As a college student, you need to find time to study and complete your assignments. However, the rest of your life continues as if you have not just gotten busier.
For example, a student, Tammy, was pursuing her master’s degree. Because her husband had supported her when she earned her bachelor’s degree, she thought that circumstances would be the same during her master’s degree; however, it did not happen that way. She still did all the cooking, all the grocery shopping, and she was having trouble trying to finish her homework with the kids running around. Finally, frustrated, she blew up at her husband. After she calmed down and they really talked to each other, her husband shared that he thought that because she had already earned a degree, she knew what to do and would not need any help. Tammy shared that it was because her husband supported her by taking over some of the things Tammy normally did that she was able to complete her first degree.
Families (support systems) may not intuitively know what the college student needs. Tammy was self-advocating, having the “I need” conversation with her husband. In her case, she needed a quiet area to study four times a week for two hours, help with the kids during study time, and some help with cooking and cleaning when projects were due. She found that by sharing what she needed, her family (support system) understood her needs and were better able to meet them.
What are your needs? For Part 1 of this assignment, you are going to have an “I need” conversation with your support system (family, friends, whoever will be there to support you). This involves the following steps:
· First, write a list of the main points you want to cover in your conversation – what is it that you really need to make this college journey a positive experience? You want to explain what you are doing, why you are doing it, and what you need from this person.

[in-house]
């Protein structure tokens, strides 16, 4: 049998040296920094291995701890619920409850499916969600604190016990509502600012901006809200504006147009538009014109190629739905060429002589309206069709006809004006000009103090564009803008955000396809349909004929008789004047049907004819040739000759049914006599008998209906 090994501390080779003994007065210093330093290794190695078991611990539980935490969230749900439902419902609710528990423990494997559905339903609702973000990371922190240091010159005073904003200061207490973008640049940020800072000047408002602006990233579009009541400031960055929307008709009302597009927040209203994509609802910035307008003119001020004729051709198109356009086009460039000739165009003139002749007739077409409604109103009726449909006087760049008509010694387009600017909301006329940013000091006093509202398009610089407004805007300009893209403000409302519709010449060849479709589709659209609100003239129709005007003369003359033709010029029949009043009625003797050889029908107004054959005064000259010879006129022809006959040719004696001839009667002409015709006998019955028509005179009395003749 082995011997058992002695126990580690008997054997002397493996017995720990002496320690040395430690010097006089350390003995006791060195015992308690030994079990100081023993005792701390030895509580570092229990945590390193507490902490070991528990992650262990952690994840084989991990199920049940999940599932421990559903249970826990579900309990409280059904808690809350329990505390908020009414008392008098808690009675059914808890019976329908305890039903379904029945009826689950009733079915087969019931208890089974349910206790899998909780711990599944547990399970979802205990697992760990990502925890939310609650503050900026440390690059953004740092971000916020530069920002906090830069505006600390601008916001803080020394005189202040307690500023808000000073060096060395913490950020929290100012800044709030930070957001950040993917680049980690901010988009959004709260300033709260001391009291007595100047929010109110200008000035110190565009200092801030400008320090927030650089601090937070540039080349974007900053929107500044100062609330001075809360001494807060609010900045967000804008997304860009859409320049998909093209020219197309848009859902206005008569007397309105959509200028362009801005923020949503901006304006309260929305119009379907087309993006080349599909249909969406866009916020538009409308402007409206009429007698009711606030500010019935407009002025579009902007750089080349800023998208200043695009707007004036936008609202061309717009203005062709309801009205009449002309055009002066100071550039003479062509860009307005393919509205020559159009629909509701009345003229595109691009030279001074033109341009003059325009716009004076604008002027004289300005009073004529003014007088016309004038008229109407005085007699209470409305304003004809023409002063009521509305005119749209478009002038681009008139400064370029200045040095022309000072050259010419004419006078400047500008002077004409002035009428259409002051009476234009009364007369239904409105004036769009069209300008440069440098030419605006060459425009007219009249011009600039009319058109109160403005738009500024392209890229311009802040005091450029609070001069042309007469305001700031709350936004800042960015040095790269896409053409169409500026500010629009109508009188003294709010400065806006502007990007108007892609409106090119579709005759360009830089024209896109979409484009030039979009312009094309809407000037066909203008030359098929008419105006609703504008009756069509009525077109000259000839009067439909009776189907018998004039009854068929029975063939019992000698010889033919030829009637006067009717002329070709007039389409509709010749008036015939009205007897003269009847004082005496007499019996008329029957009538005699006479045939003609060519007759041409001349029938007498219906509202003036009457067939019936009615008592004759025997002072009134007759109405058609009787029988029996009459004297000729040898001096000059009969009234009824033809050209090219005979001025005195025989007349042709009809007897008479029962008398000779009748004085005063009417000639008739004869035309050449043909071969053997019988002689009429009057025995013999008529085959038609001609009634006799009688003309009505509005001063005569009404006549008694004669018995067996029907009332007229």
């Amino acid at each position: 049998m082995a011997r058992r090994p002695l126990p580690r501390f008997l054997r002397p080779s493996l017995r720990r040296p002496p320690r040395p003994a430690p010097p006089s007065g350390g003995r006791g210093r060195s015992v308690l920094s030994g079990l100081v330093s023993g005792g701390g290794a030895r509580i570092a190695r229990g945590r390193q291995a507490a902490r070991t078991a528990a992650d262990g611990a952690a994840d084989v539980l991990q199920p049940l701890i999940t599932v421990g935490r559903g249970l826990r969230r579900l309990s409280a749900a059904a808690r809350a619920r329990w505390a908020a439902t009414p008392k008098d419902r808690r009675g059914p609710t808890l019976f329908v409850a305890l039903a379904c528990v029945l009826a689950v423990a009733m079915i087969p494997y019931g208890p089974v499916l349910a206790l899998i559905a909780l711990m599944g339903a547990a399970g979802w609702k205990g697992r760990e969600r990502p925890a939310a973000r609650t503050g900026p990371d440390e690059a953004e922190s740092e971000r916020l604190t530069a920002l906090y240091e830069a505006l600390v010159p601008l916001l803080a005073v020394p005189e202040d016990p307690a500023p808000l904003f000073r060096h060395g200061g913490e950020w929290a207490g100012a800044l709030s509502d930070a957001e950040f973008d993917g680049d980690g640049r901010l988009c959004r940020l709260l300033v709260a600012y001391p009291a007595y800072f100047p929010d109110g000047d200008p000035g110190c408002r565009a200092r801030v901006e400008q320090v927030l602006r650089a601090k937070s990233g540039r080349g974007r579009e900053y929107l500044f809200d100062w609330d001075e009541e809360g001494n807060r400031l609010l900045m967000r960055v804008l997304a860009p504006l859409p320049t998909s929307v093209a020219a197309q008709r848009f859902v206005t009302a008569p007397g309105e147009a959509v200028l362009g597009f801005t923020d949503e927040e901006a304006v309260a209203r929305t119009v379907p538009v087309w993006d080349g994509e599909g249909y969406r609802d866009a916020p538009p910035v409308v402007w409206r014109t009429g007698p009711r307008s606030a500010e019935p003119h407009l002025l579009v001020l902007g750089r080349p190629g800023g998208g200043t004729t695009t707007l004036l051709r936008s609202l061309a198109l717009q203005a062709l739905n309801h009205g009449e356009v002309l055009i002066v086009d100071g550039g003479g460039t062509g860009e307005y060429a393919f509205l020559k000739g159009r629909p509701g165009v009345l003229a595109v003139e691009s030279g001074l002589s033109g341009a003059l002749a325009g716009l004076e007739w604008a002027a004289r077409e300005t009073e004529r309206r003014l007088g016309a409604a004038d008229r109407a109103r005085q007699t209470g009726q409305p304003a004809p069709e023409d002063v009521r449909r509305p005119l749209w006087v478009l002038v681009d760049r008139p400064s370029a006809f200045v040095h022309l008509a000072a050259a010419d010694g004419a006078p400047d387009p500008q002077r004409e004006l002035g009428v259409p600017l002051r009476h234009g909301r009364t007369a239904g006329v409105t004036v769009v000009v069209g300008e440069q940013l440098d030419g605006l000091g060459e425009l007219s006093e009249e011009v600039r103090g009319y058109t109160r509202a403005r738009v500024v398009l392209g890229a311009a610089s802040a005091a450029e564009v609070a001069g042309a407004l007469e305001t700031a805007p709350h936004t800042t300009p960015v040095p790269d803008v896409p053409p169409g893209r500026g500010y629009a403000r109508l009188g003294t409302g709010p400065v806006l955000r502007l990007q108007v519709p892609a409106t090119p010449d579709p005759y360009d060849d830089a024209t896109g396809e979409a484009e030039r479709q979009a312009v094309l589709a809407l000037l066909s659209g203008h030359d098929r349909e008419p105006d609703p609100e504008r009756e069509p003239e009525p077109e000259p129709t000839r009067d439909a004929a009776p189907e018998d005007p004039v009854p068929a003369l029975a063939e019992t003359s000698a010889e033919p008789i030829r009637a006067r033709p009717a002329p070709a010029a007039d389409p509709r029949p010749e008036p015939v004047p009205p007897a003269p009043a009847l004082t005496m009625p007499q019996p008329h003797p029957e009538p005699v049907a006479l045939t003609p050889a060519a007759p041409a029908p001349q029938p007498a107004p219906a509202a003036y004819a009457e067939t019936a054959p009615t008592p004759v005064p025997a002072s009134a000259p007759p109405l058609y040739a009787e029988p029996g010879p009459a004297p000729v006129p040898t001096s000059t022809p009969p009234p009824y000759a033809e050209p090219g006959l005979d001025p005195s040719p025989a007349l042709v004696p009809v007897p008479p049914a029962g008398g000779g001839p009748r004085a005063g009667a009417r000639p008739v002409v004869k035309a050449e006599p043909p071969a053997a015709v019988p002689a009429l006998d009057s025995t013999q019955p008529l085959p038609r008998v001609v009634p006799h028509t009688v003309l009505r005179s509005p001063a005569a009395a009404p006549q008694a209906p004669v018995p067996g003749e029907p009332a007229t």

· Second, point out the “win-win” in the situation – how does your support person “win” when they help you to meet your needs while you are a college student? Also, be ready to answer questions your support person may have for you.
· Third, during the “I need” conversation, pay attention to the verbal and nonverbal cues your partner is giving you. Be able to interpret those signals appropriately so you have a productive and meaningful conversation.
After having your “I need” conversation, for Part 2 of this assignment you will write a paper about your experience. Your written assignment is to address the following points:
1. Provide your “I need….” list. Explain the points you wanted to cover in the conversation.
2. Recap your “I need…” conversation. With whom did you have the conversation? Did you cover your main points? Why or why not?
3. Reflect on your emotions. How were you feeling during the conversation?
4. Analyze your support person’s response. How did the person respond to your conversation?
5. Anticipated results: Do you believe you will get what you need? Why or why not?
6. If you were to have the “I need” conversation with a second person, would you change anything given your experience with the first conversation? Why or why not?